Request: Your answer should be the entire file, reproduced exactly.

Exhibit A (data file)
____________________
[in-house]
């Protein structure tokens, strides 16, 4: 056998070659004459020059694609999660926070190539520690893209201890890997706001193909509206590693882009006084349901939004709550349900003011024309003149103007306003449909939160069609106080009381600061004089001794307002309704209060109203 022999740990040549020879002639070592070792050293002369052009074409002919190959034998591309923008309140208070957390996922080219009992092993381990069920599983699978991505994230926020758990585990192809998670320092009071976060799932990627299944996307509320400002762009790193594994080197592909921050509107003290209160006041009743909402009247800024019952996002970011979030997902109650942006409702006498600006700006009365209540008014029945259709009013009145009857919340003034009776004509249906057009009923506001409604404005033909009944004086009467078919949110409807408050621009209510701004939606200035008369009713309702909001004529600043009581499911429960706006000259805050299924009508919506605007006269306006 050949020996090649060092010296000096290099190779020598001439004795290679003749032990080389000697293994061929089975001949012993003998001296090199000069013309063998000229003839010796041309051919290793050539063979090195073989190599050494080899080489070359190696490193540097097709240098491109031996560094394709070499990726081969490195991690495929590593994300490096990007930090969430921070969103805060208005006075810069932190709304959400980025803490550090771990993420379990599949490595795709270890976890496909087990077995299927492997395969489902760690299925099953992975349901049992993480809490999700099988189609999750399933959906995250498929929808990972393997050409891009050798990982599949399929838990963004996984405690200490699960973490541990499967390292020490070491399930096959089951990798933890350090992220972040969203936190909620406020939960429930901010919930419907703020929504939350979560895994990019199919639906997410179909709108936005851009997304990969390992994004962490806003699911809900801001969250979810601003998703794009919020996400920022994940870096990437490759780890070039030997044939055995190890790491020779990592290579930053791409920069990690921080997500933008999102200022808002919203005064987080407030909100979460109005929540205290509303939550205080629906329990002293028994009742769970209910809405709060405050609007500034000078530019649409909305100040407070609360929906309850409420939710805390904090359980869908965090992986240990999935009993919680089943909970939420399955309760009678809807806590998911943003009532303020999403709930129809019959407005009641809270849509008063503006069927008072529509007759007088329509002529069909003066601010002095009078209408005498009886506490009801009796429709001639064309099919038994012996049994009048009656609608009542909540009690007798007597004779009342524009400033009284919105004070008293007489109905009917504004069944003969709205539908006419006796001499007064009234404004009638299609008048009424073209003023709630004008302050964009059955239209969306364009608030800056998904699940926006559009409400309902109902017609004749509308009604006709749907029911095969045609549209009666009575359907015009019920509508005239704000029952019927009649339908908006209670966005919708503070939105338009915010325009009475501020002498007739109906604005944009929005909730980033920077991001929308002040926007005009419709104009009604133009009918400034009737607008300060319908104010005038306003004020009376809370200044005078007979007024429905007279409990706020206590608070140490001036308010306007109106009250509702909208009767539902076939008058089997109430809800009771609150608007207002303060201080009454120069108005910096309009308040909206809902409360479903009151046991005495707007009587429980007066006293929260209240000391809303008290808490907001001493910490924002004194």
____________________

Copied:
[in-house]
């Protein structure tokens, strides 16, 4: 056998070659004459020059694609999660926070190539520690893209201890890997706001193909509206590693882009006084349901939004709550349900003011024309003149103007306003449909939160069609106080009381600061004089001794307002309704209060109203 022999740990040549020879002639070592070792050293002369052009074409002919190959034998591309923008309140208070957390996922080219009992092993381990069920599983699978991505994230926020758990585990192809998670320092009071976060799932990627299944996307509320400002762009790193594994080197592909921050509107003290209160006041009743909402009247800024019952996002970011979030997902109650942006409702006498600006700006009365209540008014029945259709009013009145009857919340003034009776004509249906057009009923506001409604404005033909009944004086009467078919949110409807408050621009209510701004939606200035008369009713309702909001004529600043009581499911429960706006000259805050299924009508919506605007006269306006 050949020996090649060092010296000096290099190779020598001439004795290679003749032990080389000697293994061929089975001949012993003998001296090199000069013309063998000229003839010796041309051919290793050539063979090195073989190599050494080899080489070359190696490193540097097709240098491109031996560094394709070499990726081969490195991690495929590593994300490096990007930090969430921070969103805060208005006075810069932190709304959400980025803490550090771990993420379990599949490595795709270890976890496909087990077995299927492997395969489902760690299925099953992975349901049992993480809490999700099988189609999750399933959906995250498929929808990972393997050409891009050798990982599949399929838990963004996984405690200490699960973490541990499967390292020490070491399930096959089951990798933890350090992220972040969203936190909620406020939960429930901010919930419907703020929504939350979560895994990019199919639906997410179909709108936005851009997304990969390992994004962490806003699911809900801001969250979810601003998703794009919020996400920022994940870096990437490759780890070039030997044939055995190890790491020779990592290579930053791409920069990690921080997500933008999102200022808002919203005064987080407030909100979460109005929540205290509303939550205080629906329990002293028994009742769970209910809405709060405050609007500034000078530019649409909305100040407070609360929906309850409420939710805390904090359980869908965090992986240990999935009993919680089943909970939420399955309760009678809807806590998911943003009532303020999403709930129809019959407005009641809270849509008063503006069927008072529509007759007088329509002529069909003066601010002095009078209408005498009886506490009801009796429709001639064309099919038994012996049994009048009656609608009542909540009690007798007597004779009342524009400033009284919105004070008293007489109905009917504004069944003969709205539908006419006796001499007064009234404004009638299609008048009424073209003023709630004008302050964009059955239209969306364009608030800056998904699940926006559009409400309902109902017609004749509308009604006709749907029911095969045609549209009666009575359907015009019920509508005239704000029952019927009649339908908006209670966005919708503070939105338009915010325009009475501020002498007739109906604005944009929005909730980033920077991001929308002040926007005009419709104009009604133009009918400034009737607008300060319908104010005038306003004020009376809370200044005078007979007024429905007279409990706020206590608070140490001036308010306007109106009250509702909208009767539902076939008058089997109430809800009771609150608007207002303060201080009454120069108005910096309009308040909206809902409360479903009151046991005495707007009587429980007066006293929260209240000391809303008290808490907001001493910490924002004194």